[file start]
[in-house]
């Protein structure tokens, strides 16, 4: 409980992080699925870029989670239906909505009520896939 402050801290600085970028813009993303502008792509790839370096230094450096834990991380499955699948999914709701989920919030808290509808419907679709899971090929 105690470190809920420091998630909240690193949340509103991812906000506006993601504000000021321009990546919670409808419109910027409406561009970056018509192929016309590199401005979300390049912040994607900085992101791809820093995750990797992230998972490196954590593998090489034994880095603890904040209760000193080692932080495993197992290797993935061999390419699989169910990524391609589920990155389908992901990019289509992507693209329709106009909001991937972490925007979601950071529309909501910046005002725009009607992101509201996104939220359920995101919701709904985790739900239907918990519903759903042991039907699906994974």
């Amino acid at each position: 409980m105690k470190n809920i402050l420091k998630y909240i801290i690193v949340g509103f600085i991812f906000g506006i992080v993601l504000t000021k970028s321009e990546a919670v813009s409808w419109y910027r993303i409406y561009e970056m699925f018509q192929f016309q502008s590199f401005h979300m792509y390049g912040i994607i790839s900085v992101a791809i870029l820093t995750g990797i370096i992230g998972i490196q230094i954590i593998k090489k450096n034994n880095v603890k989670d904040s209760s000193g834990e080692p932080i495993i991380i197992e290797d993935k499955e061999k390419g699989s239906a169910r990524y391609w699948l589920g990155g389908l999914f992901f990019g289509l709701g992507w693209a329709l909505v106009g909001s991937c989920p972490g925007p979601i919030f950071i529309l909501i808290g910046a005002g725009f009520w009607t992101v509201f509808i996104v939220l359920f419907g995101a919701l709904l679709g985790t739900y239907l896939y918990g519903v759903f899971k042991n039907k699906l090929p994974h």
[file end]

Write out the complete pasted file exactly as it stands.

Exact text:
[in-house]
């Protein structure tokens, strides 16, 4: 409980992080699925870029989670239906909505009520896939 402050801290600085970028813009993303502008792509790839370096230094450096834990991380499955699948999914709701989920919030808290509808419907679709899971090929 105690470190809920420091998630909240690193949340509103991812906000506006993601504000000021321009990546919670409808419109910027409406561009970056018509192929016309590199401005979300390049912040994607900085992101791809820093995750990797992230998972490196954590593998090489034994880095603890904040209760000193080692932080495993197992290797993935061999390419699989169910990524391609589920990155389908992901990019289509992507693209329709106009909001991937972490925007979601950071529309909501910046005002725009009607992101509201996104939220359920995101919701709904985790739900239907918990519903759903042991039907699906994974």
């Amino acid at each position: 409980m105690k470190n809920i402050l420091k998630y909240i801290i690193v949340g509103f600085i991812f906000g506006i992080v993601l504000t000021k970028s321009e990546a919670v813009s409808w419109y910027r993303i409406y561009e970056m699925f018509q192929f016309q502008s590199f401005h979300m792509y390049g912040i994607i790839s900085v992101a791809i870029l820093t995750g990797i370096i992230g998972i490196q230094i954590i593998k090489k450096n034994n880095v603890k989670d904040s209760s000193g834990e080692p932080i495993i991380i197992e290797d993935k499955e061999k390419g699989s239906a169910r990524y391609w699948l589920g990155g389908l999914f992901f990019g289509l709701g992507w693209a329709l909505v106009g909001s991937c989920p972490g925007p979601i919030f950071i529309l909501i808290g910046a005002g725009f009520w009607t992101v509201f509808i996104v939220l359920f419907g995101a919701l709904l679709g985790t739900y239907l896939y918990g519903v759903f899971k042991n039907k699906l090929p994974h």